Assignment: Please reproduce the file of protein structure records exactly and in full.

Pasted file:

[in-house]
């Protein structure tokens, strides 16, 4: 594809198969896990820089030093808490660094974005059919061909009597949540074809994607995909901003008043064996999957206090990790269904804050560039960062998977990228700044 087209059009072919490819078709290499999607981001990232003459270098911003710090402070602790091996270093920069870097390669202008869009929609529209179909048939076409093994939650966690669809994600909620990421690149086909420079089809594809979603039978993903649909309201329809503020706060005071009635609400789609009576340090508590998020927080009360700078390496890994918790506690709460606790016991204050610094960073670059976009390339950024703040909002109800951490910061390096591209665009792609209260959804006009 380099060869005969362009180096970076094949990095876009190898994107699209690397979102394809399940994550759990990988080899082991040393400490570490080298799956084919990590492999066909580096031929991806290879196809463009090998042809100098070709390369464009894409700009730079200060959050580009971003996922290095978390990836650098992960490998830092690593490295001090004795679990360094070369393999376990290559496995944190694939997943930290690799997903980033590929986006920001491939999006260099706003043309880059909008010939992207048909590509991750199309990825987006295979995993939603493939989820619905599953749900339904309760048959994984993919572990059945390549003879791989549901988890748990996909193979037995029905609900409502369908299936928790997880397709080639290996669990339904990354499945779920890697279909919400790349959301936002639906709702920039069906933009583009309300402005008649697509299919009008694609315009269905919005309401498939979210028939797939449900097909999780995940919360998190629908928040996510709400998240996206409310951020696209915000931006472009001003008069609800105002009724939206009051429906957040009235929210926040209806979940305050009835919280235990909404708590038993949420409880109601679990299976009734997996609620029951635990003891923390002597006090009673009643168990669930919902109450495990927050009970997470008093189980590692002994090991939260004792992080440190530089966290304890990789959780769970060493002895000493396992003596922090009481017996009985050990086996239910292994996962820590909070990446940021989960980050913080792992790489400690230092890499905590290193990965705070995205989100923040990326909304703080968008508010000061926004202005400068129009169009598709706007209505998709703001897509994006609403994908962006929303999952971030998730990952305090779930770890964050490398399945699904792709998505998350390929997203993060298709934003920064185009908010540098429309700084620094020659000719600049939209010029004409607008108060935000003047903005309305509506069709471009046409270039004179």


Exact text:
[in-house]
């Protein structure tokens, strides 16, 4: 594809198969896990820089030093808490660094974005059919061909009597949540074809994607995909901003008043064996999957206090990790269904804050560039960062998977990228700044 087209059009072919490819078709290499999607981001990232003459270098911003710090402070602790091996270093920069870097390669202008869009929609529209179909048939076409093994939650966690669809994600909620990421690149086909420079089809594809979603039978993903649909309201329809503020706060005071009635609400789609009576340090508590998020927080009360700078390496890994918790506690709460606790016991204050610094960073670059976009390339950024703040909002109800951490910061390096591209665009792609209260959804006009 380099060869005969362009180096970076094949990095876009190898994107699209690397979102394809399940994550759990990988080899082991040393400490570490080298799956084919990590492999066909580096031929991806290879196809463009090998042809100098070709390369464009894409700009730079200060959050580009971003996922290095978390990836650098992960490998830092690593490295001090004795679990360094070369393999376990290559496995944190694939997943930290690799997903980033590929986006920001491939999006260099706003043309880059909008010939992207048909590509991750199309990825987006295979995993939603493939989820619905599953749900339904309760048959994984993919572990059945390549003879791989549901988890748990996909193979037995029905609900409502369908299936928790997880397709080639290996669990339904990354499945779920890697279909919400790349959301936002639906709702920039069906933009583009309300402005008649697509299919009008694609315009269905919005309401498939979210028939797939449900097909999780995940919360998190629908928040996510709400998240996206409310951020696209915000931006472009001003008069609800105002009724939206009051429906957040009235929210926040209806979940305050009835919280235990909404708590038993949420409880109601679990299976009734997996609620029951635990003891923390002597006090009673009643168990669930919902109450495990927050009970997470008093189980590692002994090991939260004792992080440190530089966290304890990789959780769970060493002895000493396992003596922090009481017996009985050990086996239910292994996962820590909070990446940021989960980050913080792992790489400690230092890499905590290193990965705070995205989100923040990326909304703080968008508010000061926004202005400068129009169009598709706007209505998709703001897509994006609403994908962006929303999952971030998730990952305090779930770890964050490398399945699904792709998505998350390929997203993060298709934003920064185009908010540098429309700084620094020659000719600049939209010029004409607008108060935000003047903005309305509506069709471009046409270039004179």